Let’s start with a question: Do we really want to see the end of Covid, which has imposed house arrest on virtually the entire nation for more than a year?
It should be rhetorical, but given the near-hysteria surrounding the AstraZeneca vaccine, and the vehement opposition to the prospect of some kind of vaccine passport, I’m not so sure.
For a country that has suffered more than the vast majority of others from the ravages of coronavirus, the commendable efficiency with which vaccination has been delivered across the UK has provided the only real light at the end of what has been a very, very long tunnel.
The AstraZeneca jag, developed by a team from Oxford University, has been the vaccine of choice at most of the centres which have sprung up right across the UK, favoured for a variety of reasons, including its availability, price and easy storage. It is a real success story at a time when we were crying out for one.
Yet, what do we do? We resort to the old British tradition of knocking anything that’s good. It appears we can’t stand success and are happy only when we’re destroying everything we’ve built; we need to be miserable; our glass can’t be half full, it must be completely empty.
I’m not just talking about the so-called Covid deniers here, but all those who are questioning the safety of the AstraZeneca jag based on a tiny number of people who have suffered blood clots after having received their jag.
True, most of the hysteria is rooted elsewhere in the world, with Germany, France, the Netherlands and Canada restricting the use of the AZ vaccine to older people. But this illogical reaction, put in place without a shred of firm proof, has created alarm here in the UK, with an increasing number of people now reluctant to be vaccinated in case they too develop blood clots.
All health organisations in this country, supported by the European Medicines Agency, insist the vaccination is safe and that the risks of not taking it are substantially higher. For those who will adopt the “they would say that, wouldn’t they” approach, let’s look at the facts.
As of March 24, the last date for which figures are available, a total of 18 million people in the UK had been vaccinated, of which 30 had developed the cerebral venous sinus thrombosis (CVST), which is the type of brain haemorrhage causing concern.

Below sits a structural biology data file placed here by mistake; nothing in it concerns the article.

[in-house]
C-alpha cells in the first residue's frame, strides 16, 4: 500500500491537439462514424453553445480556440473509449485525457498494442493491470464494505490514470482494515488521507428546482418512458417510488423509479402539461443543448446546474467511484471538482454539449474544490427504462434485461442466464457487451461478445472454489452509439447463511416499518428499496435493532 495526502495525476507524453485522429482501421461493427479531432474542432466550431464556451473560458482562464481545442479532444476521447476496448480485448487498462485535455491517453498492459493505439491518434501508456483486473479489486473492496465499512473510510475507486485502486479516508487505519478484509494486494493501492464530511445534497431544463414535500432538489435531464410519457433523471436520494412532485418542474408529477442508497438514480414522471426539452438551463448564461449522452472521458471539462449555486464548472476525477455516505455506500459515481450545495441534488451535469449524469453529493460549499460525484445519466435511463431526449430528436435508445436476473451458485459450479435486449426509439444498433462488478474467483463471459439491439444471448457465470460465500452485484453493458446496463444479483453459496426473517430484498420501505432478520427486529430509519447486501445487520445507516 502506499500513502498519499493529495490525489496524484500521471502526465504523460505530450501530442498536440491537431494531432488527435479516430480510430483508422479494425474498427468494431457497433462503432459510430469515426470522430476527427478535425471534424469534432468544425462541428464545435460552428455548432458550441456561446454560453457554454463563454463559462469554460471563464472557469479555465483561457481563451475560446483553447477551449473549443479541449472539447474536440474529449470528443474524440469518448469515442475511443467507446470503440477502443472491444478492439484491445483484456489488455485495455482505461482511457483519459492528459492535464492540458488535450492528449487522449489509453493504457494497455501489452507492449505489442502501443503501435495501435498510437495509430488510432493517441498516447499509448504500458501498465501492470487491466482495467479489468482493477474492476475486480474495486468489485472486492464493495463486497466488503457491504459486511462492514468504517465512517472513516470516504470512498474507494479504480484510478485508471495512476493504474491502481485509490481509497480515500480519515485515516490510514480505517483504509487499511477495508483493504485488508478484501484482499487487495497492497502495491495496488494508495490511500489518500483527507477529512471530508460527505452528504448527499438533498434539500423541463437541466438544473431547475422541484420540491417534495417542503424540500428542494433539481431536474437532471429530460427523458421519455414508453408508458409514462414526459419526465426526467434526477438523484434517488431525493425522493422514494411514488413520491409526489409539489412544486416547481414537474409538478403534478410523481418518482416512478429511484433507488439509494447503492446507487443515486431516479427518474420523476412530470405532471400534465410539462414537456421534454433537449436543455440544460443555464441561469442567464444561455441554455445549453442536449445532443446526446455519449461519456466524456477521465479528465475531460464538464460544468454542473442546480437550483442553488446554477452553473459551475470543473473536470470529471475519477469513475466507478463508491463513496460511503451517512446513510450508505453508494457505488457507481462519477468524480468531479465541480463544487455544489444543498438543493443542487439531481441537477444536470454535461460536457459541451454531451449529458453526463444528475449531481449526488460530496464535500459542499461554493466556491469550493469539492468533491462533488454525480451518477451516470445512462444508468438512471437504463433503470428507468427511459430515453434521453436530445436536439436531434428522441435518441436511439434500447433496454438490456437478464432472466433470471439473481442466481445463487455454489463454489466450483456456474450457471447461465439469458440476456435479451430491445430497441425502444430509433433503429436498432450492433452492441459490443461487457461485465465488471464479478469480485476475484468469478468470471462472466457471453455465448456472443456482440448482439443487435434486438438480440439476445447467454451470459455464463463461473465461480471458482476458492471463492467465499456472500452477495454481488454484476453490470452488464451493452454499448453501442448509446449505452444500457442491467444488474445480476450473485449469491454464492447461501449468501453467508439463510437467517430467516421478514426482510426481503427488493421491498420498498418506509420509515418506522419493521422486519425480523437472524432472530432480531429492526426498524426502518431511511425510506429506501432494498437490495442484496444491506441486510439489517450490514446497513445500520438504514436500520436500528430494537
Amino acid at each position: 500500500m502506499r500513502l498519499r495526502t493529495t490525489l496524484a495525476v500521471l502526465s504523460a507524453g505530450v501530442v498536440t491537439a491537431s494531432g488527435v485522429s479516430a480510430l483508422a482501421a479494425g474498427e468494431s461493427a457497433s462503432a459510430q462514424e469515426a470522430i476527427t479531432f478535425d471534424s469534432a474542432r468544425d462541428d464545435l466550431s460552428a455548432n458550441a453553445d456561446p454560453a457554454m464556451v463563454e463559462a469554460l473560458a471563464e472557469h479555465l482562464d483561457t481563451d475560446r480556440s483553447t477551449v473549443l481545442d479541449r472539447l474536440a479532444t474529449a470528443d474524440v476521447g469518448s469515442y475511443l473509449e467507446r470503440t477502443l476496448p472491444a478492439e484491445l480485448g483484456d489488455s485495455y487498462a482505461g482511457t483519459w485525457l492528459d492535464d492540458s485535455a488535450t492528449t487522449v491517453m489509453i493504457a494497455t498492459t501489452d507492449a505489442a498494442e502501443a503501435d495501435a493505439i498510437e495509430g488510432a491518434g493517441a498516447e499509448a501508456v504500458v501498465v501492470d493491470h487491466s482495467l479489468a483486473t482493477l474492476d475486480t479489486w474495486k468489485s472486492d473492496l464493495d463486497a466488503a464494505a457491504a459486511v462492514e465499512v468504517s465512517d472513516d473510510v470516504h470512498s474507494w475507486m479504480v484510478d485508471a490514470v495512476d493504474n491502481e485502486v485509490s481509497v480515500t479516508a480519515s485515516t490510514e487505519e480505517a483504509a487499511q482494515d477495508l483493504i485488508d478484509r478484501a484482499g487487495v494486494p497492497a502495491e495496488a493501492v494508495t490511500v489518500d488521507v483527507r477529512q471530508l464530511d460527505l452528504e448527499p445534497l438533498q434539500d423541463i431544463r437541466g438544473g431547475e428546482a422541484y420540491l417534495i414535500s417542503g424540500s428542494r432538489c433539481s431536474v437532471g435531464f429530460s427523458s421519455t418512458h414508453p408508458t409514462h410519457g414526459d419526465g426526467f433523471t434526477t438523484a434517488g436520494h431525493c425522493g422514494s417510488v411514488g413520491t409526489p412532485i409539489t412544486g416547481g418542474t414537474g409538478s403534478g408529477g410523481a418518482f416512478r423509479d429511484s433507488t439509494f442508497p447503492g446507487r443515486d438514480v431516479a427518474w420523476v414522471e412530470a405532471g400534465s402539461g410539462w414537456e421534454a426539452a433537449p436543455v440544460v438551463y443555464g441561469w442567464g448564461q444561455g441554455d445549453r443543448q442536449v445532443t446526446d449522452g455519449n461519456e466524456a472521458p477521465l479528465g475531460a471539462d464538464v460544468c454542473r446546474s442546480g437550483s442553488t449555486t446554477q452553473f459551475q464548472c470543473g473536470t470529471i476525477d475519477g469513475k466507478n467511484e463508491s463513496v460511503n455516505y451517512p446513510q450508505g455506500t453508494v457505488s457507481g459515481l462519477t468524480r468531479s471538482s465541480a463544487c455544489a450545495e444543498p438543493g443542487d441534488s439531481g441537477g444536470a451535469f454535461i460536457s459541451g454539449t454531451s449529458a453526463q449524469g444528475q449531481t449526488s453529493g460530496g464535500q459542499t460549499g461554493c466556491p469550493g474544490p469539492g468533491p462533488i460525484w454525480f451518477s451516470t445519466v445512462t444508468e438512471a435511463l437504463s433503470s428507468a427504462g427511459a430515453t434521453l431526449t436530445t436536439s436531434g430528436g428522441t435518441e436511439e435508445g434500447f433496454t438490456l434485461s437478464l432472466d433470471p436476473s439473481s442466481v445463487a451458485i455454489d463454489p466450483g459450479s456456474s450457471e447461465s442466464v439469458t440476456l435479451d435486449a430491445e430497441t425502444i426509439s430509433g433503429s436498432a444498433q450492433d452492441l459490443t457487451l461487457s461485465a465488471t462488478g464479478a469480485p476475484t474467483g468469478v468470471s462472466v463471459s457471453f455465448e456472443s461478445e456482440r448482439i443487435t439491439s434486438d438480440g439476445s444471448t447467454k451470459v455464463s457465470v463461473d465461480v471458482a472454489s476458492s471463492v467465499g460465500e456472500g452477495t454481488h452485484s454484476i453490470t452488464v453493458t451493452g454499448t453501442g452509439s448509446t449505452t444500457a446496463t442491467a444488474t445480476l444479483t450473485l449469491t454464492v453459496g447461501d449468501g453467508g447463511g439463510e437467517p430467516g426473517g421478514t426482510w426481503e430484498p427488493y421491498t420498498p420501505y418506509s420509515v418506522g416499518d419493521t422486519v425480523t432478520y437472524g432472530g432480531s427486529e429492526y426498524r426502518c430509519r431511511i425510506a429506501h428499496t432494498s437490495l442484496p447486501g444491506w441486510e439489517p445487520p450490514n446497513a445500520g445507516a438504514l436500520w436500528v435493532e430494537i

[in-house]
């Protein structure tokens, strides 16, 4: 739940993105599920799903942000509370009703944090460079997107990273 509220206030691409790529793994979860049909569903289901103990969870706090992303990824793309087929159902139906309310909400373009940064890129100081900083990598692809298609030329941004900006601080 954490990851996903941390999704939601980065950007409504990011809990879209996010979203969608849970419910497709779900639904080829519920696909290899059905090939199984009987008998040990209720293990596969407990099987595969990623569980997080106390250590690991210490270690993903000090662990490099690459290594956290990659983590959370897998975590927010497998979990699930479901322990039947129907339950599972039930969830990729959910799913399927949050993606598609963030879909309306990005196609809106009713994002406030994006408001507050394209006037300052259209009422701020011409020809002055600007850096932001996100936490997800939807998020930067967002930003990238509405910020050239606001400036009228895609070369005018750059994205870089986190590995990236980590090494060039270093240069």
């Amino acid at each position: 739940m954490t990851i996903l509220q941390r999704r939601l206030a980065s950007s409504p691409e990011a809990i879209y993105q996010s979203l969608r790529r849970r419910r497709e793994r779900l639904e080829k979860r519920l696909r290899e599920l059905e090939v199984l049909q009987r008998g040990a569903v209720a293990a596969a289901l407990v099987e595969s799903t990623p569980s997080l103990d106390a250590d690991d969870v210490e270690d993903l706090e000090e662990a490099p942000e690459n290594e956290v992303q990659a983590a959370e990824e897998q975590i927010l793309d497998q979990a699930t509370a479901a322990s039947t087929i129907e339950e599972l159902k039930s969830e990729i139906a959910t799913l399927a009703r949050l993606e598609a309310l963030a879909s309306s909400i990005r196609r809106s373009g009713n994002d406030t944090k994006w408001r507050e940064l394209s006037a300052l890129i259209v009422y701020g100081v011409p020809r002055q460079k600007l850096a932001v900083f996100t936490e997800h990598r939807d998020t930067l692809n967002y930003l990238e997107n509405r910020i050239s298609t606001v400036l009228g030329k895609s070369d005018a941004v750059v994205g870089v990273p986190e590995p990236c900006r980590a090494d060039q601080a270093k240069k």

Of those, seven people had died, a mortality rate of approximately one in 2.5 million. Based on current data, if 2.5 million 40-year-old people contracted Covid, an estimated 2,500 of them would die. That equates to a mortality rate of one in every 1,000. It really should be a no-brainer.
Further, those figures assume that the vaccination actually caused CVST, something which is far from certain. The incidence of blood clots among vaccinated people is no higher than would ordinarily be expected. It is also true that any vaccination programme carries a small amount of risk.
The flu jag, which millions of us receive every year, has been linked to a minute number of nerve disorders. The question we should be asking ourselves, surely, is whether the risks associated with receiving the vaccination are higher than the risks of turning it down. The answer to that is overwhelmingly “no”, and yet for some unfathomable reason people refuse to accept the blindingly obvious.
I was fortunate enough to receive my second jag last week and can’t begin to describe the sense of relief at knowing that, when the full effects kick in a couple of weeks from now, there is almost zero chance of dying from Covid and virtually no chance of becoming seriously ill, let alone hospitalised.
I’m not quite immune, but sufficiently close to it to keep me happy. For the life of me, I cannot understand how people are prepared to continue to expose themselves to the destructive nature of the pandemic based on the flimsiest evidence imaginable.
We hear stories every day of the damage Covid is doing to people’s mental health, the fears of a huge increase in cancer deaths because reduced capacity is stalling the crucial early detection and a looming economic crisis caused by the huge debts incurred fighting the disease. Why, oh why, are so many people prepared to tolerate that when a solution is right in front of them?
You really can’t fix stupid.
Derek Tucker is a former editor of The Press and Journal.